For most of my students I have permission to use their images online but I work really hard to not to have their image with their name. Sometimes I get great images but when I look a bit closer I see I have managed to show their first name at the same time.  In the image below you can see that I have used the Skitch pixilating feature to blur out the name.  What's nice is it's so easy that my students can do it too.

Identifying Real Life Examples

As we continue to explore properties of 2d shapes and 3D solids my students have been exploring where they can be found in the environment.  One way they have been doing this is by taking a picture then using the highlighter tool to highlight the different shapes they can see in the picture.

Glenn Young, a Surrey Schools helping teacher,  recently shared images where his students took photos of each other as they were doing a plank in PE, and then they annotated those images noticing correct and incorrect form.  My head is spinning with ideas, is yours?

Self/Peer Assessment and Formative Assessment

My students have been working very hard to master the "givens" in our classroom.  The givens include things like adding a capital letter at the beginning of a sentence, and using punctuation.  It's not an overly large list but it's things as a class we feel we can all do successfully.  In addition we have been working hard at rereading our work to make sure we haven't let any of the givens slip.  So what does this have to do with Skitch?

Imagine if I asked my students to take a picture (or screenshot) of their writing and import it into Skitch. From there they could use the highlighter tool and highlight where they have successfully achieved the givens.  To take it a step further they could easily pass off their device and have a friend do the same thing on their writing, but this time in a different colour.  What I like about this process is that not only does it encourage peer and self assessment, but it also leaves the original piece of work in it's original state.  Imagine all the things you could have students look for in their work and use Skitch to document what they have found?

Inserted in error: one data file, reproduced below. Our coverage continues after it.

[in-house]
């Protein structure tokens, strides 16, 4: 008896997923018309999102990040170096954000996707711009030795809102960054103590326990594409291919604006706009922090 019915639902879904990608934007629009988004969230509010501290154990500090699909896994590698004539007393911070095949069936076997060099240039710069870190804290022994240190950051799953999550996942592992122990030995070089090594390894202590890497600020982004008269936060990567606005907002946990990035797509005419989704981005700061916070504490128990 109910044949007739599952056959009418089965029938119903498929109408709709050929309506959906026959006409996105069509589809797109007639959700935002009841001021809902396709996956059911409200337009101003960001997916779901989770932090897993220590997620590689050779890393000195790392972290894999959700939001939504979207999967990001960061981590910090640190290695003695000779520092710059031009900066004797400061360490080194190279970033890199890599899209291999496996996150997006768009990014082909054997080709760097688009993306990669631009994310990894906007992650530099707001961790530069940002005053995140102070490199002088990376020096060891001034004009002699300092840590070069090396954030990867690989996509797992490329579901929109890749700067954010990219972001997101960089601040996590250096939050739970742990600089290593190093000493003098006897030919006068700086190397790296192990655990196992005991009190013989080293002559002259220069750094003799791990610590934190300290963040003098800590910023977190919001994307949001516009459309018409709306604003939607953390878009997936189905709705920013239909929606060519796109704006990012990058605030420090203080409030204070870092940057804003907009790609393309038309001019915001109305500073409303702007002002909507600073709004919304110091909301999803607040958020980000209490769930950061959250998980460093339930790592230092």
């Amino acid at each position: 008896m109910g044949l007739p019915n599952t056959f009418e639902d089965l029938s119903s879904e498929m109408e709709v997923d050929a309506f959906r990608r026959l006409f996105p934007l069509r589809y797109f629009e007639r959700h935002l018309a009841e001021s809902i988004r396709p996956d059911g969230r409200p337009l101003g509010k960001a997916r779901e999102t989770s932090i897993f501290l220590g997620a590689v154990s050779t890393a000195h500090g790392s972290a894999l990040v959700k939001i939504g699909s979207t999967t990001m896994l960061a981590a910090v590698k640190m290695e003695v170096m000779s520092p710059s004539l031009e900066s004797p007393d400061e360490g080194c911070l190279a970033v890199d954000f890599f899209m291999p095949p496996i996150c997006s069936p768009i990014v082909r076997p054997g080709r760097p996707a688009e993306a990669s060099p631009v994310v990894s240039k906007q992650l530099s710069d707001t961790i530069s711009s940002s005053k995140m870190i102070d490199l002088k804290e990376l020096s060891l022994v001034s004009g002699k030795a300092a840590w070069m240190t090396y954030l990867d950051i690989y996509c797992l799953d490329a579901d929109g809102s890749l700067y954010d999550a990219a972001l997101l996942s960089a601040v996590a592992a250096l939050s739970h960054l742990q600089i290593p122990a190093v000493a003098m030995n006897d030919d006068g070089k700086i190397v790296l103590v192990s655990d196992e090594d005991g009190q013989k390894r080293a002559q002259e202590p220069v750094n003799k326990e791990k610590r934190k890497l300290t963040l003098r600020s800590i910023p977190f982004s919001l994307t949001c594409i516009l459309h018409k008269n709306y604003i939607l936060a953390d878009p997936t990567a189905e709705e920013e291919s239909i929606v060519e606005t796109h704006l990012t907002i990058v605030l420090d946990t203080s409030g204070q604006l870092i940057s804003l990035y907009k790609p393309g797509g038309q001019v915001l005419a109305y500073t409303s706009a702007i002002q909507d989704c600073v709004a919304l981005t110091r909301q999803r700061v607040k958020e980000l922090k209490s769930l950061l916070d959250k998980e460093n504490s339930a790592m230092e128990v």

Also for self assessment a student could look at their criteria and then circle the evidence in their work that clearly demonstrates they have met the criteria.  Of course this isn't just limited to writing samples, it could be used with any type of student work.

While I have been using Skitch since I met my first iPad almost 3.5 years ago I can't believe I've let it sit unused for a while when it has so much potential.  How are you using Skitch in your practice? How will you think about using it now?

* While I work in an iPad classroom, so the Skitch we use is the iOS app, Skitch is available on many platforms as well as being web based. Skitch is part of the Evernote family.

Monday, May 18, 2015

Creating a Culture of Kindness

If you know me personally you'll know that I have some pretty strong believes around children and their behaviours.  I am not a fan of whole class reward systems nor am I big fan of external motivators like stickers or candy.  I am however inspired to bring the very best out of  the students in my class and I will do what I can to do just that.